This experiment is described in chapter 8. What we’ll need is a bowl, a candle, a holder to keep the candle steady, and a glass or a thin glass jar. Place the candle in the bowl. Pour water into the bowl, and then light the candle. Carefully cover the candle with the glass. Soon the candle goes out and water begins to rise in the glass. According to Philon, the air from the glass disappears because of the burning candle, and the space it leaves empty is taken by the water.

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Philon of Byzantium’s candle experiment

How does it work?

Robots in the ancient world?

The inventions of Ctesibius, Philon, and their fellow scientists made it possible for objects to move on their own or produce sounds at pre-determined times. At Alexandria this was made good use of by the royal court. In his book, entitled The Wise Men at Dinner, Athenaeus cites an epigram, according to which Ctesibius designed a rhyton, a horn-shaped drinking vessel, to be held by the hand of a statue of the wife of Ptolemy II Philadelphus, which produced a pleasant and beautiful sound. Elsewhere in his work, Athenaeus describes a procession during which the seated statue of Nysa, the nurse of Dionysus, on a cart would stand up and pour milk from a golden cup as libation.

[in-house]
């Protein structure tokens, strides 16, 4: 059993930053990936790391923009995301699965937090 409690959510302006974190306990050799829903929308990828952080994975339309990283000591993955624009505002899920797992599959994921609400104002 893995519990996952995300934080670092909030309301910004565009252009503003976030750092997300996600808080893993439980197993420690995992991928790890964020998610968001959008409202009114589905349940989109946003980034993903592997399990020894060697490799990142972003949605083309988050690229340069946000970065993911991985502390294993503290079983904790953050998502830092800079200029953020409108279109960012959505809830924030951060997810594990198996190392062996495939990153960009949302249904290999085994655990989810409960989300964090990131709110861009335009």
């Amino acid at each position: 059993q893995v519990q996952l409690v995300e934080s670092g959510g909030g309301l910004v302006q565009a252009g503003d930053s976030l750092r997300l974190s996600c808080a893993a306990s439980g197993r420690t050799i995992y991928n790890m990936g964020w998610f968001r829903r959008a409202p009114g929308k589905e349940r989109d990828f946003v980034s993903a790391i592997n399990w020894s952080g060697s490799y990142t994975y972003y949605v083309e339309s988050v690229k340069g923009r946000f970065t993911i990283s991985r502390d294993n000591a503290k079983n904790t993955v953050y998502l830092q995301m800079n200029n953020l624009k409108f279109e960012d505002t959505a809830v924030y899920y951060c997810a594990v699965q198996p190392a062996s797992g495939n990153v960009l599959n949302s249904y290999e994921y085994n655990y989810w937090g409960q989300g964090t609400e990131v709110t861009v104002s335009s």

In chapter 30 of his Pneumatics, Philon of Byzantium presents the theory behind such a moving statue. There is no magic here, just the application of the laws of physics presented through the simple experiments of previous chapters. What does the external observer see? A copper or bronze statue of a maid. The statue stands with a jug in the right hand and the left hand open. If someone puts a cup in its left hand, the statue starts to move, pouring first wine then water into the cup.

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Philon with his invention, the ‘robot’ maid serving wine and water (drawing by: Éva Murakeözy)